| Nov 24, 2020
Progress report, November 2020
Greetings from Guatemala where we are still recovering from tropical storms Eta and Iota which did a lot of damage to the eastern part of the country. We also continue to deal with the Coronavirus pandemic. The rate of infections has dropped and the government has lifted most of the restrictions on travel, but masks are still mandatory, and we are all nervously waiting for a second wave with the holidays.
We are finishing up the sea turtle nesting season and have over 4000 eggs buried in the Hawaii Hatchery. That is a low number for us, but the beaches were closed for much of July and August, and we have not received any volunteers or interns to help us with egg collection and data gathering.
Despite not having any volunteers, we continue to receive and treat rescued wild animals. The wild animals of Guatemala and the poachers and traffickers that prey on them don’t pay attention to pandemics. So far in 2020, we have received over 86 animals at our rescue centers in Peten, Guatemala City and Hawaii.
The 28th of August we carried out an animal release in the Yaxha Nakum Naranjo - National Park in Peten. Among the animals released:
- Nine-banded armadillo - Dasypus novemcinctus
- Ocelot - Leopardus pardalis
- Jaguarundi - Herpailouros yaguarundi
- Coatimundi - Nasua narica
- 18 different turtles of 4 different species
- 40 parrot - (including: White-fronted - Amazona Albifrons, Red-fronted - Amazona Autumnalis, Mealy - Amazona Farinosa, White-crowned - Pionus Senilis)
Our many thanks to the National Council of Protected Areas (CONAP) and the Humane Society International for their support with this release.
The pandemic has been difficult for all of us, but it has been especially difficult for Fernando, Alejandro, Anna and the rest of the team of the rescue center in Peten who, without the help of volunteers and interns, have been working long hours to keep the 500+ animals at the center healthy and on the road to rehabilitation. Your generous donation have helped us keep the rescue center running by purchasing food and veterinary medicines for the animals. THANKS!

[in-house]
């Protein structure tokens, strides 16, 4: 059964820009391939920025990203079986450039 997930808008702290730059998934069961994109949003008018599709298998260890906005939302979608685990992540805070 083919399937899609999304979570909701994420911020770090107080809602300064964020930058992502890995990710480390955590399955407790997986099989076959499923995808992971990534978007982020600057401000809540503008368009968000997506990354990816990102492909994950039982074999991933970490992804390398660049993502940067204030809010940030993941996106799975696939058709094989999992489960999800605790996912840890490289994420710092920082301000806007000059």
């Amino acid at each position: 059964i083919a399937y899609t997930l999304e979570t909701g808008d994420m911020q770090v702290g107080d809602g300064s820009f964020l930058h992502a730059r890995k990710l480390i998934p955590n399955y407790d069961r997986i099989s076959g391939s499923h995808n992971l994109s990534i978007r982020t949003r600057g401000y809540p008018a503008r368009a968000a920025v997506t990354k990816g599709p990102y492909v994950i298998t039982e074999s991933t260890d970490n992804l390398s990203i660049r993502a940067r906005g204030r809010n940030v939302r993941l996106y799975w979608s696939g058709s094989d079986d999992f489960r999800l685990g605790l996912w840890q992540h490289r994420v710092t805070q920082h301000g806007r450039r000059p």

The red-lored amazon (Amazona autumnalis) is one of the most-frequently trafficked animals in Guatemala. They can live up to 80 years, so, in addition to being illegal, keeping them as pets is a life-long commitment.
These two parrots were recently donated to ARCAS by an elderly couple who, after 30 years, found they were no longer able to care for them. In addition to being really loud, they can inflict serious bites.
DON'T BUY WILD ANIMALS AS PETS!!!
We have also recently published several important papers on the sea turtles and parrots of Guatemala which you can find on our publications page: https://arcasguatemala.org/who-we-are/arcas-publications/
THE NEXT SIX MONTHS ARE CRITICAL for the survival of ARCAS and Guatemalan wildlife.
We are happy to hear that a Covid vaccine is on the way, but it will probably not be readily available until next spring. Although we are opening to the public in December, our volunteer and intern programs will probably not begin recuperating until mid-2021, and most of our institutional donors have put their conservation programs on hold due to the economic crisis.
Meanwhile, we continue receiving orphaned animals rescued from the illegal wildlife trade and are finishing up our sea turtle conservation season at the Hawaii Park.
Please help us make it through the next 6 months by making a donation this GivingTuesday (December 1st) to https://www.globalgiving.org/projects/support-wildlife-rescue-in-guatemala/ Donations up to $2500 will be matched by GlobalGiving, though the % match will be determined depending on our ranking at the end of the day.
Help ARCAS and the wildlife it protects make it through the next months!!!
Nine banded armadillo
Olive ridley sea turtle